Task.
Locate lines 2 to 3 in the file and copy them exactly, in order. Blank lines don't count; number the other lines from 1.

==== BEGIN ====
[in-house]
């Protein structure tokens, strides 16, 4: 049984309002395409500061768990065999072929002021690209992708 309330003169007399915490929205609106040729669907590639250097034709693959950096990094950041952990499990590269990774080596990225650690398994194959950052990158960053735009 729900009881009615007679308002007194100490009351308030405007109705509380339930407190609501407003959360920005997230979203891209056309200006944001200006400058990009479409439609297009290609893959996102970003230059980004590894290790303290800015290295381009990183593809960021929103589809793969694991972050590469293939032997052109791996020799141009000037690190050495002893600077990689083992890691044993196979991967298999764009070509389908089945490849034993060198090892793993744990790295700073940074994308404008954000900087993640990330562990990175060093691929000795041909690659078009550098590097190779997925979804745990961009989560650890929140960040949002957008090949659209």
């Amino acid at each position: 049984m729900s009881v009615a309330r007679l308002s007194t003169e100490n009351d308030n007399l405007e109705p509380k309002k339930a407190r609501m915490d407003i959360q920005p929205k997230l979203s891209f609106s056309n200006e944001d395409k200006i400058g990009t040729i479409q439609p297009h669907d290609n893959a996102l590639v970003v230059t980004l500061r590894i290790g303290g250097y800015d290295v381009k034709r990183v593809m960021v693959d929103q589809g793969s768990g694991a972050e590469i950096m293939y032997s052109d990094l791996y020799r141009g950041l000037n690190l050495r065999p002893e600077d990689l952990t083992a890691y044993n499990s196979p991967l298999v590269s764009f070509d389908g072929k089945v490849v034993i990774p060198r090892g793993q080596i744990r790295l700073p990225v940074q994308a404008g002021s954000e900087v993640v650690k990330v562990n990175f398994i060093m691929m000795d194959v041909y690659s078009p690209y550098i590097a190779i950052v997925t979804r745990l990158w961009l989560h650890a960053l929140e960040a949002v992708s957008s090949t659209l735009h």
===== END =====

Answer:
């Protein structure tokens, strides 16, 4: 049984309002395409500061768990065999072929002021690209992708 309330003169007399915490929205609106040729669907590639250097034709693959950096990094950041952990499990590269990774080596990225650690398994194959950052990158960053735009 729900009881009615007679308002007194100490009351308030405007109705509380339930407190609501407003959360920005997230979203891209056309200006944001200006400058990009479409439609297009290609893959996102970003230059980004590894290790303290800015290295381009990183593809960021929103589809793969694991972050590469293939032997052109791996020799141009000037690190050495002893600077990689083992890691044993196979991967298999764009070509389908089945490849034993060198090892793993744990790295700073940074994308404008954000900087993640990330562990990175060093691929000795041909690659078009550098590097190779997925979804745990961009989560650890929140960040949002957008090949659209």
């Amino acid at each position: 049984m729900s009881v009615a309330r007679l308002s007194t003169e100490n009351d308030n007399l405007e109705p509380k309002k339930a407190r609501m915490d407003i959360q920005p929205k997230l979203s891209f609106s056309n200006e944001d395409k200006i400058g990009t040729i479409q439609p297009h669907d290609n893959a996102l590639v970003v230059t980004l500061r590894i290790g303290g250097y800015d290295v381009k034709r990183v593809m960021v693959d929103q589809g793969s768990g694991a972050e590469i950096m293939y032997s052109d990094l791996y020799r141009g950041l000037n690190l050495r065999p002893e600077d990689l952990t083992a890691y044993n499990s196979p991967l298999v590269s764009f070509d389908g072929k089945v490849v034993i990774p060198r090892g793993q080596i744990r790295l700073p990225v940074q994308a404008g002021s954000e900087v993640v650690k990330v562990n990175f398994i060093m691929m000795d194959v041909y690659s078009p690209y550098i590097a190779i950052v997925t979804r745990l990158w961009l989560h650890a960053l929140e960040a949002v992708s957008s090949t659209l735009h």